From the Trenches
So I've just finished up a busy week with 15,000 of our users, partners, distributors, and fellow employees at the 2012 Esri International User Conference. I was very impressed with the presentations from the public works track and am excited about the growing numbers who attended our special interest group meeting. I'd like to think attendees wanted to learn more about ArcGIS for Public Works, but maybe it was the free sandwiches and soda.
Seriously, we had great conversations about what applications and data are needed within the public works environment for us to be successful. The asset management session was standing room only. I believe that was because there is a growing sense of the critical importance of asset management, and public works professionals want to learn how it can help them face the challenge of aging infrastructure.
However, I am well aware that many departments can't afford even some basic materials. Budgets are definitely tight out there, and it's difficult to get departments to spend money on anything but the bare essentials. I take this message seriously and am working with our partners and Esri staff to provide cost-effective solutions that will alleviate any director or finance officer's apprehension about implementing a GIS.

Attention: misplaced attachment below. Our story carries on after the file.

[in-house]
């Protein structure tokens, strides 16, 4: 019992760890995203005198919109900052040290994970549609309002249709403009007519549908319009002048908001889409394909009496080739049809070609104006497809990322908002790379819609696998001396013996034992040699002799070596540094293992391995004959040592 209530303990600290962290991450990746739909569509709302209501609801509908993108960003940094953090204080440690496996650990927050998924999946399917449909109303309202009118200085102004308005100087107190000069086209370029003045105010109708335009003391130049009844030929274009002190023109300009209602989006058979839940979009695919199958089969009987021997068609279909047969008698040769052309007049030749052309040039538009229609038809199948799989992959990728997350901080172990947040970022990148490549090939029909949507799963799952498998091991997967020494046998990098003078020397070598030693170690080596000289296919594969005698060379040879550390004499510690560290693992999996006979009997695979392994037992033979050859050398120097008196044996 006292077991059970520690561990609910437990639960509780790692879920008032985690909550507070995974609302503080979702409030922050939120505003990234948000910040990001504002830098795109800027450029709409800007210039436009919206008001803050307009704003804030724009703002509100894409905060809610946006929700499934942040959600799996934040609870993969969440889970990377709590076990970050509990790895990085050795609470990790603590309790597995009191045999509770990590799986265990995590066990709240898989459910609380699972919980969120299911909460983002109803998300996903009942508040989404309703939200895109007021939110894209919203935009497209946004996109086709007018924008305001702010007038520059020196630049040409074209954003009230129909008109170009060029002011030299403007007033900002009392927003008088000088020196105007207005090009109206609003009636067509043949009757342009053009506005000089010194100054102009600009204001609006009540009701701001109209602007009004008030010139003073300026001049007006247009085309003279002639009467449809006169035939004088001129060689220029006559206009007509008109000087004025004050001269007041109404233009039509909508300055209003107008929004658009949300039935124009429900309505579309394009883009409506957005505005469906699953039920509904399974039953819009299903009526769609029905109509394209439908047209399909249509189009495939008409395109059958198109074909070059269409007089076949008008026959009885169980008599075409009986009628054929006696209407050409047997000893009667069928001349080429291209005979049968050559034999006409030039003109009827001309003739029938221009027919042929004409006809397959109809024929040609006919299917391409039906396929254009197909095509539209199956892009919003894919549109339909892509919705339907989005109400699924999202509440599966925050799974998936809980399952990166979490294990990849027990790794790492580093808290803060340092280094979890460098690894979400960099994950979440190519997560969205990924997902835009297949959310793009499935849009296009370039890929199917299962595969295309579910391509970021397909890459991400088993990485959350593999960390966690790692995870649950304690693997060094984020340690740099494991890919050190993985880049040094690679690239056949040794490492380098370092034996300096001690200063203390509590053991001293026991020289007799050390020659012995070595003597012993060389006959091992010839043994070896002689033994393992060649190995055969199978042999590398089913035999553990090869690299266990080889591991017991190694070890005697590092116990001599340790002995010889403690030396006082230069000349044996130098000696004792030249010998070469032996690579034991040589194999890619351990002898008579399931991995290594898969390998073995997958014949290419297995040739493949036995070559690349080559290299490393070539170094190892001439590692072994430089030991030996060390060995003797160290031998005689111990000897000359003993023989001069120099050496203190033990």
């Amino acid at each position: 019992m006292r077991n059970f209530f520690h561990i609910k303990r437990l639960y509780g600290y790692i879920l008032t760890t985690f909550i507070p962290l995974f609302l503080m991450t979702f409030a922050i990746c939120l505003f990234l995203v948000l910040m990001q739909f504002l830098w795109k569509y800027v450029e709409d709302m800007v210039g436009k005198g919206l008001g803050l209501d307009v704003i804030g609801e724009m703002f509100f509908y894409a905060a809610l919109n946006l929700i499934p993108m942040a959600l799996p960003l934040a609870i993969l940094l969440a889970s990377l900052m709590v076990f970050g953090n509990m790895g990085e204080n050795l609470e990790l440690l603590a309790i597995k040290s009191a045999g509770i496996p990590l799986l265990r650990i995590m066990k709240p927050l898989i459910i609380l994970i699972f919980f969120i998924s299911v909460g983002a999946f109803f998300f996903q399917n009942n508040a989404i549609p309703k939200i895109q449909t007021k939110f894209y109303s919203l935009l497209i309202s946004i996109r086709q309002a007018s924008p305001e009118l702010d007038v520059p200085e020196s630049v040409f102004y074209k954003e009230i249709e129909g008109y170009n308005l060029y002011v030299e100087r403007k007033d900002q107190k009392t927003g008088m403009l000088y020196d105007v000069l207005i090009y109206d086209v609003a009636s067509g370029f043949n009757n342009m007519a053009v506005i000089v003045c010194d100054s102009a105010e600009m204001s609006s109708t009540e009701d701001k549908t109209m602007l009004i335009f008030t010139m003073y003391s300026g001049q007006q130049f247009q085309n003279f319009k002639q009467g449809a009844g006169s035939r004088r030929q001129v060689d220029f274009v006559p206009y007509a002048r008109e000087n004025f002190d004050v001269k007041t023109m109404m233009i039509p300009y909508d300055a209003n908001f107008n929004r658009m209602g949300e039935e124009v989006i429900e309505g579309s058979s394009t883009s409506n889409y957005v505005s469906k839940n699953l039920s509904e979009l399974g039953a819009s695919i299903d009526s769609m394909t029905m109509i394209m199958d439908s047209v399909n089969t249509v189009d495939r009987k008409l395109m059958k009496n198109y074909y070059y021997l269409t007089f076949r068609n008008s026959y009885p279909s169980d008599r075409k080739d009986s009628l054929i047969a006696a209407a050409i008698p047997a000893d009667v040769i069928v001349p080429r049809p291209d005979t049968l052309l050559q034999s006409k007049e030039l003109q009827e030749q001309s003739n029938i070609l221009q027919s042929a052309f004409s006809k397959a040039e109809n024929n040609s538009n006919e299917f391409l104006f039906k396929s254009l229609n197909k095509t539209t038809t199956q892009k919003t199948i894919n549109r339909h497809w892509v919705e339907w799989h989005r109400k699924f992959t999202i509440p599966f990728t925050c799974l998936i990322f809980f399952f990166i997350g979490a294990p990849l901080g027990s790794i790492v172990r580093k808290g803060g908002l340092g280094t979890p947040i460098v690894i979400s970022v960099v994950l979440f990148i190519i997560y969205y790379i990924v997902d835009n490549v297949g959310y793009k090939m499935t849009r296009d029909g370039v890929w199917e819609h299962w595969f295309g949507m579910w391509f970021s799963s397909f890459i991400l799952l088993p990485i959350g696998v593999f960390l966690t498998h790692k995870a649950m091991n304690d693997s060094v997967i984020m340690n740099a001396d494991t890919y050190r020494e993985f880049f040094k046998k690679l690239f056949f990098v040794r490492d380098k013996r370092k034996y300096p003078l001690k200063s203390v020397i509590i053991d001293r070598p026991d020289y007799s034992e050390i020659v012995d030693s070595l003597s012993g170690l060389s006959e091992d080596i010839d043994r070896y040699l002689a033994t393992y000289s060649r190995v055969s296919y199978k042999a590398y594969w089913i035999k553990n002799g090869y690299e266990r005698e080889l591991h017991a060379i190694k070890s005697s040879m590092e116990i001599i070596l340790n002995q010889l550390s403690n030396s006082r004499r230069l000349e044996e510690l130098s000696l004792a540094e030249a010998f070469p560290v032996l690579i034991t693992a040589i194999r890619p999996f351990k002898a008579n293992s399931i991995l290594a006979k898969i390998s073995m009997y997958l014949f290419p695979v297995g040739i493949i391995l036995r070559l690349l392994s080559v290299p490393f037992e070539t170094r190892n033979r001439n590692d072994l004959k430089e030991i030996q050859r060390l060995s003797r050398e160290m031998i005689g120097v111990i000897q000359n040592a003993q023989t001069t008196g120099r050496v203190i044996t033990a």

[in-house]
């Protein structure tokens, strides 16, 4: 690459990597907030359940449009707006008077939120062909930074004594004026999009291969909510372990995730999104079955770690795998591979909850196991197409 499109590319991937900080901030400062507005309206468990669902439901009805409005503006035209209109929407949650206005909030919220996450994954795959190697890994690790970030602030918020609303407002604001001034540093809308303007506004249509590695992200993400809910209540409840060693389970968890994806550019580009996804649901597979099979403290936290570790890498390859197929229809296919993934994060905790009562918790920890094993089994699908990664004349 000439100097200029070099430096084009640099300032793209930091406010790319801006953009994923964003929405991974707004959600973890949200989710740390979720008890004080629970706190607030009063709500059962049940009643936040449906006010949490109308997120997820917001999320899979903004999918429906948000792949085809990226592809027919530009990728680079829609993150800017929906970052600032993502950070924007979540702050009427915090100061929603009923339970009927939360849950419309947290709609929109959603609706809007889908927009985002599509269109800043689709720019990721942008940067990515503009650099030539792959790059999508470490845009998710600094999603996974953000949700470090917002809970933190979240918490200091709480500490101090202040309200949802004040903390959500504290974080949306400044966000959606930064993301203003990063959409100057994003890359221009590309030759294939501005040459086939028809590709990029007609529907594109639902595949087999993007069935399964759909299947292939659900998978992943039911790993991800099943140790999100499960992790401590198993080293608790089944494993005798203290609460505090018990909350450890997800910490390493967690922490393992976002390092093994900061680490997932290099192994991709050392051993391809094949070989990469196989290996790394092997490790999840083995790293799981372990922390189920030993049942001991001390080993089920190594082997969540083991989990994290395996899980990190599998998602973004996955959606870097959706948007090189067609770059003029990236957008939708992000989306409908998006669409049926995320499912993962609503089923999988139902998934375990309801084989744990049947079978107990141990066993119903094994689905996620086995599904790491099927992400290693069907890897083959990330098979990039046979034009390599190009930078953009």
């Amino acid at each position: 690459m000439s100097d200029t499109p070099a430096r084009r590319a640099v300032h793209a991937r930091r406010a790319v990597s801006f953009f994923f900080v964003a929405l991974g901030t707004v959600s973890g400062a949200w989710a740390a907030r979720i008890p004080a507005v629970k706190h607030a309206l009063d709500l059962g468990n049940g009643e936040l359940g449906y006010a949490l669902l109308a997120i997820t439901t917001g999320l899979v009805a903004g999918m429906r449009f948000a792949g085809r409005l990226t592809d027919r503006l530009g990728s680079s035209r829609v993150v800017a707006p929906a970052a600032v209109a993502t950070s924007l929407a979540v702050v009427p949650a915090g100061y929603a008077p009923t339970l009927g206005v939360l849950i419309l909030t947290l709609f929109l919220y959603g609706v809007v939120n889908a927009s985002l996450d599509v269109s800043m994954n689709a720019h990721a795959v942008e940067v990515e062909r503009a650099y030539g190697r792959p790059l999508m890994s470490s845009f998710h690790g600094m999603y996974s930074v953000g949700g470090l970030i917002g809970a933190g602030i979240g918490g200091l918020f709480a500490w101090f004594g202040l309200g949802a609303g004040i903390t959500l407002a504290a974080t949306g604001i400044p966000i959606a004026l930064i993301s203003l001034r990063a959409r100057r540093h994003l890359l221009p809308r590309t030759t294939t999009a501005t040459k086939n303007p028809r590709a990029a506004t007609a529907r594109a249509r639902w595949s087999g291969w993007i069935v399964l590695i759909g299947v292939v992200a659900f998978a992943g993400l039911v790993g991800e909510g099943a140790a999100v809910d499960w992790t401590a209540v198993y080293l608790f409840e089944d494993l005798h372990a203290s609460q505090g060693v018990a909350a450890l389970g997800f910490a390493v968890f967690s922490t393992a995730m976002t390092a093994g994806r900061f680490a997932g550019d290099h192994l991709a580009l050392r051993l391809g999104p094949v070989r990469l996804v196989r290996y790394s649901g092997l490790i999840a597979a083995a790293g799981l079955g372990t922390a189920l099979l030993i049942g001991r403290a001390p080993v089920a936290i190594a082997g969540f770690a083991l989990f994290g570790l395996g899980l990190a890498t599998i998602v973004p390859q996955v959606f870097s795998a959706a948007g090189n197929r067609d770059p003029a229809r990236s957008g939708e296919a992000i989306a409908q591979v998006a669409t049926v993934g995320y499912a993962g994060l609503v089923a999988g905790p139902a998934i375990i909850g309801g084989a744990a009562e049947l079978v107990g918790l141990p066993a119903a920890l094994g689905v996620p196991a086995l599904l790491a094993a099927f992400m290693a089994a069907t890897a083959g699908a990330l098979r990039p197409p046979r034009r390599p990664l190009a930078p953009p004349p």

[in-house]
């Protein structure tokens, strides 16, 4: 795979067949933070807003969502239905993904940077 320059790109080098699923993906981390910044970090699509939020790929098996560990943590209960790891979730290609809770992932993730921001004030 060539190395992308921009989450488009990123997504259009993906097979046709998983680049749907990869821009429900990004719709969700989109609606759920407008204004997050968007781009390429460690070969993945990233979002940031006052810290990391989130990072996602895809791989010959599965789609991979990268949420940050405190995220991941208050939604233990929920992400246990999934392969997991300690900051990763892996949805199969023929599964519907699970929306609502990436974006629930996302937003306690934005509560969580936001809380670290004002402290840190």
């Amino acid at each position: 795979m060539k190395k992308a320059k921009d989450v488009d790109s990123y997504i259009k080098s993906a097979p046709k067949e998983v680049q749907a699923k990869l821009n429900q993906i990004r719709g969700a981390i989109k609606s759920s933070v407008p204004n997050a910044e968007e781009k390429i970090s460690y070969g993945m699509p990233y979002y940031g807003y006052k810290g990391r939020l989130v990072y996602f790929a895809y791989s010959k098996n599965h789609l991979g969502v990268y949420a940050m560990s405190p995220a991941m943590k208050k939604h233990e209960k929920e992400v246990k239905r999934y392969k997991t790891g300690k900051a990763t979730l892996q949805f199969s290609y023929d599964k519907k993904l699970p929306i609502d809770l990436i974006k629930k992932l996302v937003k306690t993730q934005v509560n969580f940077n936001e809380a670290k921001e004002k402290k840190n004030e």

Did you know that over the life of any infrastructure project, 75 percent of the cost is the long-term operations and maintenance (O&M) expenditures? Well, with an integrated, GIS-based information system, you can save over 14 percent of those costs. That's a 10 percent net savings on any road, bridge, water main, or sewer project. A handful of $100,000 capital projects could easily pay for the new hybrid cloud solutions offered by Esri and our partners. This message is resonating even with those of you working in cities with populations of fewer than 25,000 people. Aging infrastructure is not dependent on the size of a city. Whether you are responsible for maintaining a metropolis or rural town, residents rely on you to maintain the infrastructure, which helps protect the safety and welfare of the community. I don't have to tell you that; it's what you do on a daily basis.
If you have any questions on how GIS and asset management can help your community, please do not hesitate to contact me.
PS: Best wishes and a proud salute to all my municipal brethren in Colorado Springs, Colorado, for doing what you do best while facing the adversity of the recent Waldo Canyon fire.
Also see the Winter 2012 issue.